'Taking a stand in history': Bemidji-area students show their projects at BSU

BEMIDJI--Adolescent history buffs had the chance to show the fruits of their studies Monday at a regional Minnesota History Day competition at BSU. Middle schoolers from Bemidji, Red Lake, Cass Lake-Bena, Bug-O-Nay-Ge-Shig, and a handful of other...

Red Lake senior Violet May speaks with two judges Monday during the Northwest Regional History Day competition at Bemidji State University. May’s project was titled “Standing Tall in a Sea of Pine.” (Maggi Stivers | Bemidji Pioneer)
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BEMIDJI-Adolescent history buffs had the chance to show the fruits of their studies Monday at a regional Minnesota History Day competition at BSU.

Middle schoolers from Bemidji, Red Lake, Cass Lake-Bena, Bug-O-Nay-Ge-Shig, and a handful of other northwest Minnesota schools showed off their History Day projects, which they had spent months envisioning, researching and preparing under the theme of "taking a stand in history."

Red Lake Middle School student Amber McNeal's project was about the "Lavender Scare" in the 1950s, when the federal government worked to remove gay and lesbian employees-President Dwight Eisenhower even signed an executive order barring homosexuals from working in the federal government, exposing and firing hundreds in the process. The order prompted protests and made Frank Kameny, a former U.S. Army astronomer, into a progenitor of the gay rights movement.

Violet May, a senior at Red Lake High School, studied the history of the reservation's timber industry. She said her interest there was piqued when she noticed the relative lack of historical sources on the subject. May said she delved into the Minnesota Historical Society's records and her school's library, which took out inter-library loans to get her the materials she needed.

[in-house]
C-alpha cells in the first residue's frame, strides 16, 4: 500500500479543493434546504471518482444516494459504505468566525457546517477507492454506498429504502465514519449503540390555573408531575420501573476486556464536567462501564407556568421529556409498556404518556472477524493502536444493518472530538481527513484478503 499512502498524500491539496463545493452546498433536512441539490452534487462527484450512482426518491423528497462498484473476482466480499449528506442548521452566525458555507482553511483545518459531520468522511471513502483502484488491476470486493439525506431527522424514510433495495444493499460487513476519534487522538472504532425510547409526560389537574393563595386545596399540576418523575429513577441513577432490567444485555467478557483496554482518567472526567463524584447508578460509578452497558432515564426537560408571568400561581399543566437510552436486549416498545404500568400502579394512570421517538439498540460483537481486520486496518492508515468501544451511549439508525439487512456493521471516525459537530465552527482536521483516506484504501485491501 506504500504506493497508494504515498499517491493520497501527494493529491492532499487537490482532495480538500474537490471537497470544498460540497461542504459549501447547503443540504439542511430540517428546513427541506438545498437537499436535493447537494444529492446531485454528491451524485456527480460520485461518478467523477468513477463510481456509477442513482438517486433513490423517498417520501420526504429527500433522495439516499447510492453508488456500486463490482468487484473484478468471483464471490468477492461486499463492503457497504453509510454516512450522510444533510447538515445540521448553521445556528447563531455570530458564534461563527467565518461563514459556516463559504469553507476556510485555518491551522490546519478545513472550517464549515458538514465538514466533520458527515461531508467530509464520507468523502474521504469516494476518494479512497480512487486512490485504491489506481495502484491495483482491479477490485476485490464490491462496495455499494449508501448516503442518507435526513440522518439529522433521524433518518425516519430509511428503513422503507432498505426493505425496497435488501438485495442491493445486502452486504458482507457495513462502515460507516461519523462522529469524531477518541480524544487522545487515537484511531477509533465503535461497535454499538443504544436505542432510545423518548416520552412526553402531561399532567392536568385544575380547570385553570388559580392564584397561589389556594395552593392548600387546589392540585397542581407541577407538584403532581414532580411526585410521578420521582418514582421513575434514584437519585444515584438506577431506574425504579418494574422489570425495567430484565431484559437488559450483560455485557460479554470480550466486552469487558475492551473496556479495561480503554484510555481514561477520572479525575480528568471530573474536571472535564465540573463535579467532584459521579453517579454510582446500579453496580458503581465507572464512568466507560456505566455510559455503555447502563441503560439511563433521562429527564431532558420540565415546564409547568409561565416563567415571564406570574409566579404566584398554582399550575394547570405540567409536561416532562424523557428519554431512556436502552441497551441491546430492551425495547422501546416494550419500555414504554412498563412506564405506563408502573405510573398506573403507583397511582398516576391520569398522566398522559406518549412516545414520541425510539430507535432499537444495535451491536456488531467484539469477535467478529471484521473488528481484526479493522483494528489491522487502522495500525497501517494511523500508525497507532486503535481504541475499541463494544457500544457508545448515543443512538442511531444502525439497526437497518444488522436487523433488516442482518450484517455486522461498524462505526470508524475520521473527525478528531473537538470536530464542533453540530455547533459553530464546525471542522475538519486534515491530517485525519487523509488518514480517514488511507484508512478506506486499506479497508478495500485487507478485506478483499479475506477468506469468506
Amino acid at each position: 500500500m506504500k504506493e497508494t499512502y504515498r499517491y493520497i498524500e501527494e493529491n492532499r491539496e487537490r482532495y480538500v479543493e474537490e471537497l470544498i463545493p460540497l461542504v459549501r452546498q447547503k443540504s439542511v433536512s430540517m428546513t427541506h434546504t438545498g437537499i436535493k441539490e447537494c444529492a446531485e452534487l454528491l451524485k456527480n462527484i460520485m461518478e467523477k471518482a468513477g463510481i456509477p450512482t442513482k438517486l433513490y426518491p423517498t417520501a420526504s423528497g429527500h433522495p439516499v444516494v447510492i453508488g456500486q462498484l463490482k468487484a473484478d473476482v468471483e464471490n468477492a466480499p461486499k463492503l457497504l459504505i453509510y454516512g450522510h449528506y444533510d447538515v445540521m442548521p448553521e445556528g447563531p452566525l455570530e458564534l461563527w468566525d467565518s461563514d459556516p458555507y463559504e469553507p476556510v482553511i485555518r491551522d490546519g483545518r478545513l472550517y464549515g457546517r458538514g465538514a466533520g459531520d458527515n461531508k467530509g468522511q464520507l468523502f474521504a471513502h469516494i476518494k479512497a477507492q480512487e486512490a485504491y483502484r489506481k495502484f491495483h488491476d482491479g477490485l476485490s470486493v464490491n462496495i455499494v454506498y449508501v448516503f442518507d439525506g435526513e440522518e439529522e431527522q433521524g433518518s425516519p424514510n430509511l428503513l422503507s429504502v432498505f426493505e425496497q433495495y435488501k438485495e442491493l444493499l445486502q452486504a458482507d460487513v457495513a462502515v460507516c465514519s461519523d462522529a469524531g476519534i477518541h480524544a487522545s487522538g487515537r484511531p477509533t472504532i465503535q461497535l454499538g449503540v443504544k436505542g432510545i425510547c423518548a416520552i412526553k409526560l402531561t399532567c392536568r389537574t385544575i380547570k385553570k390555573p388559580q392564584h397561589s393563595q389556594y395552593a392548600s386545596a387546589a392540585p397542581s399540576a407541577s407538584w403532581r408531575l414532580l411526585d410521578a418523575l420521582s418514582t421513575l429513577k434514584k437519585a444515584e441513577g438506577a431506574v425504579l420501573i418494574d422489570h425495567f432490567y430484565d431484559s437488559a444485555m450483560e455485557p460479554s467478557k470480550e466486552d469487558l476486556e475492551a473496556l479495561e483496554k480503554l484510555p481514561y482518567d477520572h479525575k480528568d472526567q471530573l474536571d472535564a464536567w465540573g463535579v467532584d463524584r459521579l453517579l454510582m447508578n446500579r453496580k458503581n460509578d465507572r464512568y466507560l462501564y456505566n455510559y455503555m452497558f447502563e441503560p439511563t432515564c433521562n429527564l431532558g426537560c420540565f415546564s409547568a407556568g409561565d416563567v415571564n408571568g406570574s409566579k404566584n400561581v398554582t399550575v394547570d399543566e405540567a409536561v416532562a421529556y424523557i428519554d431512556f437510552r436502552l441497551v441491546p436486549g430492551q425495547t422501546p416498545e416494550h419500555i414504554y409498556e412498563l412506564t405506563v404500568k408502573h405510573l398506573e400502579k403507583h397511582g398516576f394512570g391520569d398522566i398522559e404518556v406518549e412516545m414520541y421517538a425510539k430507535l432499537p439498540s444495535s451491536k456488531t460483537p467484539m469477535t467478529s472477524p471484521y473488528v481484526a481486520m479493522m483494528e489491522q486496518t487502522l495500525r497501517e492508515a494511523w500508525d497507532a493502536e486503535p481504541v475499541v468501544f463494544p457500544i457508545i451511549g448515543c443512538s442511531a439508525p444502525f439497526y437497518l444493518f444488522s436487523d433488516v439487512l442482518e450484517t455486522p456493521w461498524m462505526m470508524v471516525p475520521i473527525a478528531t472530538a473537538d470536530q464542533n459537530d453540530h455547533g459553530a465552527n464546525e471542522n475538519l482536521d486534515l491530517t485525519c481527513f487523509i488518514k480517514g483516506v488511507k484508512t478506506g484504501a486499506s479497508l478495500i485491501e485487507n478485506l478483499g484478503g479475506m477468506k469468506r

The timber industry, she argued, brought jobs and money to Red Lake, but at the expense of massive deforestation, which left some areas unable to regrow and prompted Peter Graves-a high-profile Red Lake leader then-to take a stand.


"He couldn't stand by and watch as it was being destroyed, so he introduced a major forestry lawsuit," May said. "It took 50 years to resolve, but it netted the people of Red Lake $53.3 million dollars."

She did an earlier History Day project about the Red Lake walleye population, and started working on this year's project in June.

"I definitely like challenging myself every year," May said, adding that she's just barely missed the cut to go to earlier national History Day competitions.

Tim Hoogland, director of the History Day program, said the projects are a way to develop students' college-level academic skills.

"If you were studying history in high school, it's mostly textbook, worksheet, multiple choice tests. But if you end up taking a class like this at the University of Minnesota or Bemidji State, mostly you're not getting worksheets and multiple choice tests, right?" Hoogland said as he stood in the university's Beaux Arts Ballroom in a "Mr. History" bowling shirt. "So, if you do an in-depth research project where you have to create a project, defend a thesis, do in-depth primary source research, that's more what college wants you to be able to do."

Winners at the regional competition Monday will advance to the state-level History Day competition in April, and winners at state can go on to compete at the national level in Washington, D.C., in June.

Joe Bowen is an award-winning reporter at the Duluth News Tribune. He covers schools and education across the Northland.

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